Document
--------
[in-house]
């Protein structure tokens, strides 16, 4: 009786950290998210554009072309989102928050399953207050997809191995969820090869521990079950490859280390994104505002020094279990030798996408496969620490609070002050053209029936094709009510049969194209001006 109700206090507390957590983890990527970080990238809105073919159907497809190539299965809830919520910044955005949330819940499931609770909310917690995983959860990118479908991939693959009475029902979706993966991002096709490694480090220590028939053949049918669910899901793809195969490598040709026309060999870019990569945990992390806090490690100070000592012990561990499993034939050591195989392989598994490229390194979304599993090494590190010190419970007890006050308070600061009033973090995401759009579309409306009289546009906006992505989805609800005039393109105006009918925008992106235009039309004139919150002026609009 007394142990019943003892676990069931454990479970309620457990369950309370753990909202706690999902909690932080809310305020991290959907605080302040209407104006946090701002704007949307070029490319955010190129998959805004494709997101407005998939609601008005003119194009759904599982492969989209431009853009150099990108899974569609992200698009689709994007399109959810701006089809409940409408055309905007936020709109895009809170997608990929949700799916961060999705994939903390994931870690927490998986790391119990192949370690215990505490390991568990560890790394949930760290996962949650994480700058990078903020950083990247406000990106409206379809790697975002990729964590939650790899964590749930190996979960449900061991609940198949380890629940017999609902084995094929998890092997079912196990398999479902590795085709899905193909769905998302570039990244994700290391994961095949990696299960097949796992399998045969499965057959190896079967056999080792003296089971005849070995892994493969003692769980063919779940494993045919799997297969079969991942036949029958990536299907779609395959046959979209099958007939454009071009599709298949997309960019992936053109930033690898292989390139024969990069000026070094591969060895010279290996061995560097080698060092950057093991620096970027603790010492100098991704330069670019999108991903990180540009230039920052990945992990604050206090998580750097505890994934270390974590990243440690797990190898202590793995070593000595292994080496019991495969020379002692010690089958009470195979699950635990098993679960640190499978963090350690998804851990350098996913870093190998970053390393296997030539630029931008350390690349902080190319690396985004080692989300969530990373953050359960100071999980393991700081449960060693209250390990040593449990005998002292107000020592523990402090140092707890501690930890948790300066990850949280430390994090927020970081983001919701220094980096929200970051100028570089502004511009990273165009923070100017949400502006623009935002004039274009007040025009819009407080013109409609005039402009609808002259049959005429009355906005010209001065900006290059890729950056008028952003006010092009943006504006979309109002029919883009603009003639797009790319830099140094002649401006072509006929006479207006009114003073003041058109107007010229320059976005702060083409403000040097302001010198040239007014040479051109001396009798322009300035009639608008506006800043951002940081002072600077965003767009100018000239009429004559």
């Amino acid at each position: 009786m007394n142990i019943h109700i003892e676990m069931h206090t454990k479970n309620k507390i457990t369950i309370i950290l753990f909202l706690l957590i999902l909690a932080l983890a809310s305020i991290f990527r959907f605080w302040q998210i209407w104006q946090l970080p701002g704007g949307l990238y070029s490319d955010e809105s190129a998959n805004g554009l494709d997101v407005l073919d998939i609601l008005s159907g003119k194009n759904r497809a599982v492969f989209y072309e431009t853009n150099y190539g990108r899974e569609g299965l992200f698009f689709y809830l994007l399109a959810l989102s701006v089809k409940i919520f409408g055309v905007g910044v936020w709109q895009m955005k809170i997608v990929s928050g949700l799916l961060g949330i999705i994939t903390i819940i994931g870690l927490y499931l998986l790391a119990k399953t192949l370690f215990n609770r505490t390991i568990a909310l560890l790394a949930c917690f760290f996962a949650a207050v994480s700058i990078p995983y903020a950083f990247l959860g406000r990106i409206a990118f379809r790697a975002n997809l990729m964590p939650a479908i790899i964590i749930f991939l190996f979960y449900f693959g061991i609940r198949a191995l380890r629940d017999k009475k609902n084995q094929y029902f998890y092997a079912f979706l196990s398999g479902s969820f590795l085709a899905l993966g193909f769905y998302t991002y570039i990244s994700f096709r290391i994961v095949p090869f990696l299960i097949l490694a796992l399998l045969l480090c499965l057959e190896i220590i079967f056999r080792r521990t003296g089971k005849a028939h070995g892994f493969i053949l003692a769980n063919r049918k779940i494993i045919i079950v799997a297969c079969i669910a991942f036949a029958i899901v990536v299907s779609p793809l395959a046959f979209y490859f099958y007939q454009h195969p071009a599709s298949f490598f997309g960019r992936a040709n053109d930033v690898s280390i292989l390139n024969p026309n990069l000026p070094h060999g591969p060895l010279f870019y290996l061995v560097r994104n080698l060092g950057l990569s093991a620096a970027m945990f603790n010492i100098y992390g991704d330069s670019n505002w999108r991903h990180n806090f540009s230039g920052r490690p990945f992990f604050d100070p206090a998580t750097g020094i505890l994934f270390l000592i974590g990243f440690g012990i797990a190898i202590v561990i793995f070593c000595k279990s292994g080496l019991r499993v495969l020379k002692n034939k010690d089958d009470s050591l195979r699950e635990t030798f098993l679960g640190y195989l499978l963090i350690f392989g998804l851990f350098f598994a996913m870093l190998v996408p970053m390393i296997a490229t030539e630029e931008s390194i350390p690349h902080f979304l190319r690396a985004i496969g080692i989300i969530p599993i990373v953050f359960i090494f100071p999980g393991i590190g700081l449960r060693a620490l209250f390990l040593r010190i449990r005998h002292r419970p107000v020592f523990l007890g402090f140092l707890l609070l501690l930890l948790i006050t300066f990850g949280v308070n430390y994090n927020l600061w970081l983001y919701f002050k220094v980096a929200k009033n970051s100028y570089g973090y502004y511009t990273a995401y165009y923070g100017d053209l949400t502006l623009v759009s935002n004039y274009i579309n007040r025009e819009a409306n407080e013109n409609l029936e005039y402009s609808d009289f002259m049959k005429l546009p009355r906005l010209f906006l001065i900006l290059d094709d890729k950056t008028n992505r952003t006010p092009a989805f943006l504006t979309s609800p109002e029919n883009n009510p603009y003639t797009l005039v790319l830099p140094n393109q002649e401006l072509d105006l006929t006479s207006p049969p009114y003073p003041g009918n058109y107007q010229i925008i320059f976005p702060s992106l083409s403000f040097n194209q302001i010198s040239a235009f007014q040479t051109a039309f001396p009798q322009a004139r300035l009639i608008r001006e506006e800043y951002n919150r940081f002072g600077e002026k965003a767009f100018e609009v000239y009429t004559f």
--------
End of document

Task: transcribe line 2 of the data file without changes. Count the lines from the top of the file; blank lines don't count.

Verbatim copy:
């Protein structure tokens, strides 16, 4: 009786950290998210554009072309989102928050399953207050997809191995969820090869521990079950490859280390994104505002020094279990030798996408496969620490609070002050053209029936094709009510049969194209001006 109700206090507390957590983890990527970080990238809105073919159907497809190539299965809830919520910044955005949330819940499931609770909310917690995983959860990118479908991939693959009475029902979706993966991002096709490694480090220590028939053949049918669910899901793809195969490598040709026309060999870019990569945990992390806090490690100070000592012990561990499993034939050591195989392989598994490229390194979304599993090494590190010190419970007890006050308070600061009033973090995401759009579309409306009289546009906006992505989805609800005039393109105006009918925008992106235009039309004139919150002026609009 007394142990019943003892676990069931454990479970309620457990369950309370753990909202706690999902909690932080809310305020991290959907605080302040209407104006946090701002704007949307070029490319955010190129998959805004494709997101407005998939609601008005003119194009759904599982492969989209431009853009150099990108899974569609992200698009689709994007399109959810701006089809409940409408055309905007936020709109895009809170997608990929949700799916961060999705994939903390994931870690927490998986790391119990192949370690215990505490390991568990560890790394949930760290996962949650994480700058990078903020950083990247406000990106409206379809790697975002990729964590939650790899964590749930190996979960449900061991609940198949380890629940017999609902084995094929998890092997079912196990398999479902590795085709899905193909769905998302570039990244994700290391994961095949990696299960097949796992399998045969499965057959190896079967056999080792003296089971005849070995892994493969003692769980063919779940494993045919799997297969079969991942036949029958990536299907779609395959046959979209099958007939454009071009599709298949997309960019992936053109930033690898292989390139024969990069000026070094591969060895010279290996061995560097080698060092950057093991620096970027603790010492100098991704330069670019999108991903990180540009230039920052990945992990604050206090998580750097505890994934270390974590990243440690797990190898202590793995070593000595292994080496019991495969020379002692010690089958009470195979699950635990098993679960640190499978963090350690998804851990350098996913870093190998970053390393296997030539630029931008350390690349902080190319690396985004080692989300969530990373953050359960100071999980393991700081449960060693209250390990040593449990005998002292107000020592523990402090140092707890501690930890948790300066990850949280430390994090927020970081983001919701220094980096929200970051100028570089502004511009990273165009923070100017949400502006623009935002004039274009007040025009819009407080013109409609005039402009609808002259049959005429009355906005010209001065900006290059890729950056008028952003006010092009943006504006979309109002029919883009603009003639797009790319830099140094002649401006072509006929006479207006009114003073003041058109107007010229320059976005702060083409403000040097302001010198040239007014040479051109001396009798322009300035009639608008506006800043951002940081002072600077965003767009100018000239009429004559």